I use to be an absolute horrible at soldering and I had I don't know how many piece of junk irons. Now and then things would turn out good and I would try the same technique again and it was back to crap. I even thought I was a pro with nichrome then next time I wanted to pull my hair out. The proper solder type and flux is important yes, temperature is even more important. The quality of your iron especially the tip is critical, Look at it this way I must have bought about 5 or piece of jun one k non adjustable irons over the years at $20 to $40.each plus single core solder way too thick for the job and only one Weller throw away had slightly decent tips.
Then one day I came across Dave Jone's EEV blog on you tube and watched a ton of tutorials, lots of great guides, especially for beginners who have no idea why their joints are crap. When I accepted there was only one solution, I dropped a hundo on the Hakko FX-888D solder station ready in about 20 seconds digital adjustable even came with great cutters. Now life is good and so are my solder joints. If you solder at least 2-3 times a year and it's for delicate or expensive applications, even if it's not, bite the bullet and save cash in the long run. It was the best $100 I ever spent.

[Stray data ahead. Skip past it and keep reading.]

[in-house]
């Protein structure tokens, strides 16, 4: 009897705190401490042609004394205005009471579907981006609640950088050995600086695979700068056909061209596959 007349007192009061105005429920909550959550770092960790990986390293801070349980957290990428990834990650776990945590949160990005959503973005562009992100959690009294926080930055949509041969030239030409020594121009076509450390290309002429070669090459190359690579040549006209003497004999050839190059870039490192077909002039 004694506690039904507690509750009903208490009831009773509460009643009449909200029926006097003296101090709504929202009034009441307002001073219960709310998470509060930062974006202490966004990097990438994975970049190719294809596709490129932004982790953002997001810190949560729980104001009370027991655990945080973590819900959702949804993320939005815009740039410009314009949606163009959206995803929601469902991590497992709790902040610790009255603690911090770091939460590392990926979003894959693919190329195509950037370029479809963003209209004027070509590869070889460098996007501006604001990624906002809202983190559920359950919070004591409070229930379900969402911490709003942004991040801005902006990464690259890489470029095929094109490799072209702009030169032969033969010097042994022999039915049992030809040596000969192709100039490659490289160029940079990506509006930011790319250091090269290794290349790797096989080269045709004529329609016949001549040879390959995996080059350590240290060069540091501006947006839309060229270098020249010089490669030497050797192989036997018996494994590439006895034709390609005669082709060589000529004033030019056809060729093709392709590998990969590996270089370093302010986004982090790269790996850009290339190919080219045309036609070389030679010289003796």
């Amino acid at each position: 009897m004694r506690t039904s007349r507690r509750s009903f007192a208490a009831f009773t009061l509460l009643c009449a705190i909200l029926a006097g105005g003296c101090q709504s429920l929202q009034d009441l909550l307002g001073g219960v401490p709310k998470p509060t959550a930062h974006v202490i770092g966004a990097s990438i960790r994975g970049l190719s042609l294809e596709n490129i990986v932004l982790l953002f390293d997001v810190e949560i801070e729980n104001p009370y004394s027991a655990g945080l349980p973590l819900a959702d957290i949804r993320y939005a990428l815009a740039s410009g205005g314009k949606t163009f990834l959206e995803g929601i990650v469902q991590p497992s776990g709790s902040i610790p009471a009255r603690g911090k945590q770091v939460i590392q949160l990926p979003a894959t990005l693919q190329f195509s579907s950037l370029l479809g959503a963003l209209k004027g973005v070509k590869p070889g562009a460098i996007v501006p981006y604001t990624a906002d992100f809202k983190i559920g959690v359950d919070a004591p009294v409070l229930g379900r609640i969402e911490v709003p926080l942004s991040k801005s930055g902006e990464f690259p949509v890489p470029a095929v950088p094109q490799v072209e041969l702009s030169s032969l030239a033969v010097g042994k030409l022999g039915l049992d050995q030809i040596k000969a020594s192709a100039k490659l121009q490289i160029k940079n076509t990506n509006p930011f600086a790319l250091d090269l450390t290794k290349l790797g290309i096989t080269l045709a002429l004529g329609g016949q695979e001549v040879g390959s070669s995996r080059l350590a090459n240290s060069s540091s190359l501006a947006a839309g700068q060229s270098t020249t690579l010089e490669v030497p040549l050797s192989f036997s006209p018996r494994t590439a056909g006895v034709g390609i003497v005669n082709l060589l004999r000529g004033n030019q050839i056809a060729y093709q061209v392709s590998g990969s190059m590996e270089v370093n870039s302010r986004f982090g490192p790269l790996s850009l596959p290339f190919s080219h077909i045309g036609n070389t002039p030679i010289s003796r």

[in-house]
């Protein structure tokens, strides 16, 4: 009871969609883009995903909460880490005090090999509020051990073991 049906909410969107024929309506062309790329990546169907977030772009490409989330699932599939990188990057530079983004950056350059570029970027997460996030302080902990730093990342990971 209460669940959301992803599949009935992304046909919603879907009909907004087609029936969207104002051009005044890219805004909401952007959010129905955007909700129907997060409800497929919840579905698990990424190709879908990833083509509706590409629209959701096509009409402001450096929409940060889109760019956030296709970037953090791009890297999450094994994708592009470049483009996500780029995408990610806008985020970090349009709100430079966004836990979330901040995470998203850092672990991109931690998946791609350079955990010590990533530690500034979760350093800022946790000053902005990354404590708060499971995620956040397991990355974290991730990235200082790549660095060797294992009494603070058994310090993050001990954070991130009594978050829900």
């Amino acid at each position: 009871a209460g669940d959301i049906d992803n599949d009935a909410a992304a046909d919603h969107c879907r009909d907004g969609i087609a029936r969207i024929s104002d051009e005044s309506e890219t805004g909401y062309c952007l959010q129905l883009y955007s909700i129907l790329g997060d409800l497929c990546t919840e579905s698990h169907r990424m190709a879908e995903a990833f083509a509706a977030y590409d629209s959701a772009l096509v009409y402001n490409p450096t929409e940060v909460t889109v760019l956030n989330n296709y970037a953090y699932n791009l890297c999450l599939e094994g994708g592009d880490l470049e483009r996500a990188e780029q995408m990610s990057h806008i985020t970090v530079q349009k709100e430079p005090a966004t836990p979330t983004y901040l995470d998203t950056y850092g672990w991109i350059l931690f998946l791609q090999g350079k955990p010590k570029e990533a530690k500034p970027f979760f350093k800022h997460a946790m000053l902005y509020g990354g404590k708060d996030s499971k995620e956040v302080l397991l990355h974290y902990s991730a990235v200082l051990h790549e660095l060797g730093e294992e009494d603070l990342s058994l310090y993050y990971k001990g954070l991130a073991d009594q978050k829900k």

Just make sure you watch his tutorial and get the gauge solder and learn how how to handle you tips, That's all you will ever need unless your doing a lot of SMD work, or are desoldering hundreds of components, and even in that case I'm sure the FX-888D will be part of the action.
* Note there are other high quality brands like Pace, Weller's Pro Series and others, I just prefer Hakko for several reasons, & that model is excellent!
Anyone can solder given the right materials, even nichrome will be a cake walk